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poetry issues #28


2023 is closing with poetry issues #28, clearly showing a direction that I am feeling increasingly comfortable with: The combination of sound and image, captured and edited in manners that make them compete poetically with the text they come with, and the integration of text into a vivid visual style. Painting and drawing are coming back into the picture, and I dare to be myself more than ever.



Call Me

The public phone booth, where generations have spent hours and small fortunes talking to friends, family and lovers, where tears were shed and laughter echoed, seems to be a curiosity of the past, a ghosted presence in the urban landscape. One of my plans for the future is to re-imagine the phone booth. For now, I present here the best example of a public phone booth's organic role for (and inevitably its integration into) lively subcultures.


This little jewel is handling many themes at once. I was fumbling with the topic of unrequited love in my mind for quite some time and then one day, one of the first nice ones, I was lying on a bench looking at the sky and there was this optical illusion of the pole falling while the sky remained still (of course it was the moving clouds). So then the two topics mingled, and more layers came, especially the broader one, of living in one society but in essentially different realities. I didn't use any elaborate phrasing but I believe the meaning gets across, all the more through the simplicity of the language.




For a second I thought

we were two-gether

mirroring each other

sharing an understanding

of this world that is melting

like ice-cream on hot asphalt.



"Stubborn" is a commentary on roles, contemporary life, love and how looking up to someone shapes us. I enjoyed how the composition came together, through a mix of loose ideas and experimentation, and the result is highly personal but in certain ways also bigger than a mere obituary to a god or a father.




Dear father,

I am very ambitious

as I was made in your image and likeness.


It is true

that my goal is

to be successful in life


just as you wanted me to be


but my success is divided into late mornings

and long nights

into loves not watered down into potentials

patience, expectations and compromise.


Dear father,

I am living in a garden of steel

when all I ever wanted were flowers

and interactions free of roles:

Skirts and pants united.


I wanted to be rich

but my non-accumulative currency would be

the primary formation of meaning –

experience, as a principle.


For you, dear father, I still want to be

the perfect son

although I was born

a stubborn daughter.






I am changing. Growing. As an artist and as a person. This means that I am integrating and using the past as fertile soil for a happier life. In my artistic practice this translates into an organic approach to creation, less focused on a specific outcome. I let my artworks mature and grow too, which basically means that I give them more time than ever before. Still, I want my materials to be approachable and relatable, my process sustainable, able to be executed anywhere, anytime. Sicily demonstrates exactly this mindset. It is the outcome of a very strange, intense trip, and it incorporates elements of a personal journey, a greater cultural kinship, mirroring memories from across the sea (being Greek, Sicily bears for me a special weight) and an account of people's desires and often futile efforts against increasingly alienating environments. In my mind the piece has both melancholy and hopeful notes, peace but not resignation.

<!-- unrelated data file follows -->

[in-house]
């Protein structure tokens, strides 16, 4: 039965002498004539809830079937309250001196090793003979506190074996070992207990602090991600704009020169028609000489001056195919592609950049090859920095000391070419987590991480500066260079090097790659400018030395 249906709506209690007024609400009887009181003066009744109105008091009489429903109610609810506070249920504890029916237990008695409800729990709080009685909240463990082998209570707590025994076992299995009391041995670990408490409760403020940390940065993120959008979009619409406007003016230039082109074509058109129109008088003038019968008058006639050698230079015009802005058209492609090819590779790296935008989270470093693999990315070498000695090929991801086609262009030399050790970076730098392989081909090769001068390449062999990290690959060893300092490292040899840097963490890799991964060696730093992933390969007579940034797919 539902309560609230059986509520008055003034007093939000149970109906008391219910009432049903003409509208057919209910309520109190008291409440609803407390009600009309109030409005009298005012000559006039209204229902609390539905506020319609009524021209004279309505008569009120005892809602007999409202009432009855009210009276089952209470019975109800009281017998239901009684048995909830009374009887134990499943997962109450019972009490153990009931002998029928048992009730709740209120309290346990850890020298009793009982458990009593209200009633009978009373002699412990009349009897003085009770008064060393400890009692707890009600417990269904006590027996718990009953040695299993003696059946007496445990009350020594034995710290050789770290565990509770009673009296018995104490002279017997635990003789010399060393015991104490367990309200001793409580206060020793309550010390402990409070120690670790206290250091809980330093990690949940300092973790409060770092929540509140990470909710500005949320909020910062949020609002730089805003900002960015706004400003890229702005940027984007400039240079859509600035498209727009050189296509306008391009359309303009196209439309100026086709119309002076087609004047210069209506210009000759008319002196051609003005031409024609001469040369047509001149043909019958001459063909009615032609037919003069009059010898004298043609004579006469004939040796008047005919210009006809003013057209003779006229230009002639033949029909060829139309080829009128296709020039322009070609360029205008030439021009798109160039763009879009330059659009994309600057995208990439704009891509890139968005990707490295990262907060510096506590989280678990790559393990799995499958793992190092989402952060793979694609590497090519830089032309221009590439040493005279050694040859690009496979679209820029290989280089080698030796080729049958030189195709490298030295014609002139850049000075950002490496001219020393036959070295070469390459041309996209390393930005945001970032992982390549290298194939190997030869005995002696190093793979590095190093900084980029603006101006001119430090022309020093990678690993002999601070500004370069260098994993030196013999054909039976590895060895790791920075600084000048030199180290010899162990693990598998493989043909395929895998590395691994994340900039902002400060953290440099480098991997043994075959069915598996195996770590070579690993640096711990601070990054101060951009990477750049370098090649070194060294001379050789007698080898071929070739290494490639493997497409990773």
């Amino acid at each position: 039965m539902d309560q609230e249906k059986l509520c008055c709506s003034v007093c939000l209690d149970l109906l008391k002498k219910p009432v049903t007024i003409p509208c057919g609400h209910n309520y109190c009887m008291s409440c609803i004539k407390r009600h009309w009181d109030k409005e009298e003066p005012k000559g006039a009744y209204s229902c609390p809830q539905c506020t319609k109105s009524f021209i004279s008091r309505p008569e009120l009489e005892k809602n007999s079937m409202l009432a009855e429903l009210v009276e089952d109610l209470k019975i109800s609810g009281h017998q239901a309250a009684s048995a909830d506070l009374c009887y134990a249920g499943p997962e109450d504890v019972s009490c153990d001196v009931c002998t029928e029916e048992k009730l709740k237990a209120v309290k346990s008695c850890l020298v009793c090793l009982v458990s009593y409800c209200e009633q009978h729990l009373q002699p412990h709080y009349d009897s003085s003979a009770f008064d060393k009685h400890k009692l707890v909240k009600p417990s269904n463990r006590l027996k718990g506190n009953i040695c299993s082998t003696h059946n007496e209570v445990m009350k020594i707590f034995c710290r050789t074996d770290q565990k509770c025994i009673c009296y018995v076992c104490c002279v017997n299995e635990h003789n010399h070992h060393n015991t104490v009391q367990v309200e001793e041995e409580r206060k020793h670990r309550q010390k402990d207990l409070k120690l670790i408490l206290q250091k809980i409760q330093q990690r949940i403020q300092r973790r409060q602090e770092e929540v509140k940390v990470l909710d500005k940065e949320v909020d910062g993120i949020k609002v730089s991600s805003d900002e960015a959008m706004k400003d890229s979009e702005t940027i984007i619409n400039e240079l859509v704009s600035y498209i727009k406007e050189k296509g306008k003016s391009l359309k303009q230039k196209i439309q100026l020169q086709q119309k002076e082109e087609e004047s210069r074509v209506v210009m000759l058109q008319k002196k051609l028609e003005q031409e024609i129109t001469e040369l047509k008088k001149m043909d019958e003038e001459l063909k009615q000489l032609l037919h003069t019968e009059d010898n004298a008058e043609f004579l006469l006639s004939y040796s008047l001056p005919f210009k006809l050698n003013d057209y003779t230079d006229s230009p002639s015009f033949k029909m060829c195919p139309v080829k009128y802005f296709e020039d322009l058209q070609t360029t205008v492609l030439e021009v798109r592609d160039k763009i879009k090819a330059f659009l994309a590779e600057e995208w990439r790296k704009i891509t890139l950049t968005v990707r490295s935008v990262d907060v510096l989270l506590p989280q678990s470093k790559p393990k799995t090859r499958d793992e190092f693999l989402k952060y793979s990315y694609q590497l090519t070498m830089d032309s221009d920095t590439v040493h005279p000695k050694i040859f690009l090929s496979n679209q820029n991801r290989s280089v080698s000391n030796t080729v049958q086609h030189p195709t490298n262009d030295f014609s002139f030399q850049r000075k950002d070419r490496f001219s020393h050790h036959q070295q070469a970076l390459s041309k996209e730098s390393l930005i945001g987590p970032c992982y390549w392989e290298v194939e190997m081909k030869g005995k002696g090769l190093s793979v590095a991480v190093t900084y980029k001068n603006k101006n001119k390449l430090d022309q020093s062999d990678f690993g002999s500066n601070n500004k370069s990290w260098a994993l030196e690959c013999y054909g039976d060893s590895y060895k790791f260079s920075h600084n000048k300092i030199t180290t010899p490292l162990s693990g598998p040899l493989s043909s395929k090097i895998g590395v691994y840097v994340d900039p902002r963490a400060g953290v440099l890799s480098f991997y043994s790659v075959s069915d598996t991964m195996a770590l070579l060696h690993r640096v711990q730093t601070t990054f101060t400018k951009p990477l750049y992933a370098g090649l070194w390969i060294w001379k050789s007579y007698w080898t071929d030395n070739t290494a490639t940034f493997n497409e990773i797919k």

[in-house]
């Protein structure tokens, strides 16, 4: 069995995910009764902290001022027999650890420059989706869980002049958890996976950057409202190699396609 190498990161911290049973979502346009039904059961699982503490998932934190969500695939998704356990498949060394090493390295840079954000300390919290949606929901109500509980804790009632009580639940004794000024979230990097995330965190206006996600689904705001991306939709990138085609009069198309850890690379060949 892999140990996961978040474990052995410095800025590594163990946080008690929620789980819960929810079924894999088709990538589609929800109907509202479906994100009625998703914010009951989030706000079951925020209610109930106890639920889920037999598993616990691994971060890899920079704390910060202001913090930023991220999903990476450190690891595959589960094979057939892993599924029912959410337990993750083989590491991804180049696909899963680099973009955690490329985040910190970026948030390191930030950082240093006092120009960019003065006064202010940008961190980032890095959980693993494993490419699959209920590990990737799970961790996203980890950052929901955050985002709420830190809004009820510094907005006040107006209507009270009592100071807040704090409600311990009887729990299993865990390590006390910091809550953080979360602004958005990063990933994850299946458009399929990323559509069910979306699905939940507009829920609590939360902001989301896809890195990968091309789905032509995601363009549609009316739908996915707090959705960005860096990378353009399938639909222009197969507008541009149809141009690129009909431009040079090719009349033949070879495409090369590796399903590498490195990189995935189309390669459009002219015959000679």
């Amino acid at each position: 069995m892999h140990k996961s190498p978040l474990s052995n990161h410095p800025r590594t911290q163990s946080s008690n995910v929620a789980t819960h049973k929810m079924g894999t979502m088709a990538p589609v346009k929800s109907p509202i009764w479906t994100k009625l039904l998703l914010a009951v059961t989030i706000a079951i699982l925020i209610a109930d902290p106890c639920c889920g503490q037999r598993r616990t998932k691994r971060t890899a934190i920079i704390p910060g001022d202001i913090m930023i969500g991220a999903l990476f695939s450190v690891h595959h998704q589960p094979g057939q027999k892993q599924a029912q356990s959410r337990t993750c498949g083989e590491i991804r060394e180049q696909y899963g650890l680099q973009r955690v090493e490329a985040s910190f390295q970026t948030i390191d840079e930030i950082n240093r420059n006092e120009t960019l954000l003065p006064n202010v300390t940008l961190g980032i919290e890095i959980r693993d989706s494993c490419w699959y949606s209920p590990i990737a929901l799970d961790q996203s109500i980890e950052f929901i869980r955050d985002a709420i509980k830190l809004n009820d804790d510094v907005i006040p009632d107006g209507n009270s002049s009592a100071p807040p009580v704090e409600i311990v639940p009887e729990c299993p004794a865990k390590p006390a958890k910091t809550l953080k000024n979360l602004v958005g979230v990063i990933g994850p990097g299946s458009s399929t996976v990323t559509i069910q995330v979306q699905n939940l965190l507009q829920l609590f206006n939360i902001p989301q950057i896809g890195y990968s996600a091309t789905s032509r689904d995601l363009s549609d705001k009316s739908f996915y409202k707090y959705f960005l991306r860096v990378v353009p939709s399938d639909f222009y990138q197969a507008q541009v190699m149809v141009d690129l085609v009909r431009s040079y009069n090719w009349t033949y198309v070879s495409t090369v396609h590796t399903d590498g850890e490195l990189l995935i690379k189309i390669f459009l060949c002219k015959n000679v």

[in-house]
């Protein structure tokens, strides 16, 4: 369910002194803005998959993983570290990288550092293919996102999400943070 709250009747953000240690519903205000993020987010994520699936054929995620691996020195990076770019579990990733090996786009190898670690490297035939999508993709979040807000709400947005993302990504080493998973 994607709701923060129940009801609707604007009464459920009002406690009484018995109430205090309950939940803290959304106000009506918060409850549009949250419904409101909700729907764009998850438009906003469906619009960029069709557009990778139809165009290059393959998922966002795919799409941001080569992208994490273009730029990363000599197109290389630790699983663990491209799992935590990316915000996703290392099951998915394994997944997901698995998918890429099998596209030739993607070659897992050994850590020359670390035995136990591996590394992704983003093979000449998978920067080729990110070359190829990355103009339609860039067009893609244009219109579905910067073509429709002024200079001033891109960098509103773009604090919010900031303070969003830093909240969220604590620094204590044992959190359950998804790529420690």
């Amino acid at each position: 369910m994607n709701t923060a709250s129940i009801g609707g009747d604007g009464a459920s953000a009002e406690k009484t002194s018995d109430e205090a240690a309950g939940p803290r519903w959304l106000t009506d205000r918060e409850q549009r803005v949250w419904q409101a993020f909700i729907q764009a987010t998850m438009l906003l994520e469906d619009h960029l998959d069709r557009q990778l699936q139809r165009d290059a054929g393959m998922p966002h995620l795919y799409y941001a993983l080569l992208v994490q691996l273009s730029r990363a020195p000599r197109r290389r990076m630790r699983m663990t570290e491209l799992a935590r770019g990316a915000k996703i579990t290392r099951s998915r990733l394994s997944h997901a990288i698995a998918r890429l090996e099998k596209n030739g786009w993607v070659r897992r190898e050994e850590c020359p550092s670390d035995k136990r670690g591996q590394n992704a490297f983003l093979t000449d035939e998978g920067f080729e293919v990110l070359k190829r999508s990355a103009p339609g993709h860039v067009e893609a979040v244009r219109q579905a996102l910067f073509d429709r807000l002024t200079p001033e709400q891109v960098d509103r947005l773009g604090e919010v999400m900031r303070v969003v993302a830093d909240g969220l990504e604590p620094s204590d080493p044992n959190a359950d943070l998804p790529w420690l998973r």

the green muddy sea is also a sea

and when the lips are thirsty

and when the skin is dry

you'll head for the water

muddy salty green



We have learned to live in a constant state of unsatisfied need. A lurking panic rules our lives. A kind of wild greed that doesn't derive from not knowing when to stop or from nothing ever being enough but from not absorbing something that might or might not be there – an asthmatic relation to the world. This greed is escorted by an abysmal fear of death, a vertigo caused by the lack of a full present moment that will defy and even invite and shatter death with its completeness.

Need is real. Not something we create in our heads. Maybe we can control it or forget about it, like a hungry stomach that you trick or lull to sleep, but it is still there. Need makes us compromise, which might not be a bad skill within a society, provided that everyone does so. But a need not met for long makes you vulnerable. In its best version, dealing with a deep need can be a humbling experience but more often than not and in the long run it's simply humiliating.

This piece aims to reflect the uncontrollable lengths we go to in order to satisfy such needs, the desperation that leads us to substitute their true objects with things that resemble them, things that will eventually not cover the needs they were brought in to cover, and might even harm us.


  You can read more about the poetry issues project here.

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Friday, 12 January 2024 19:06
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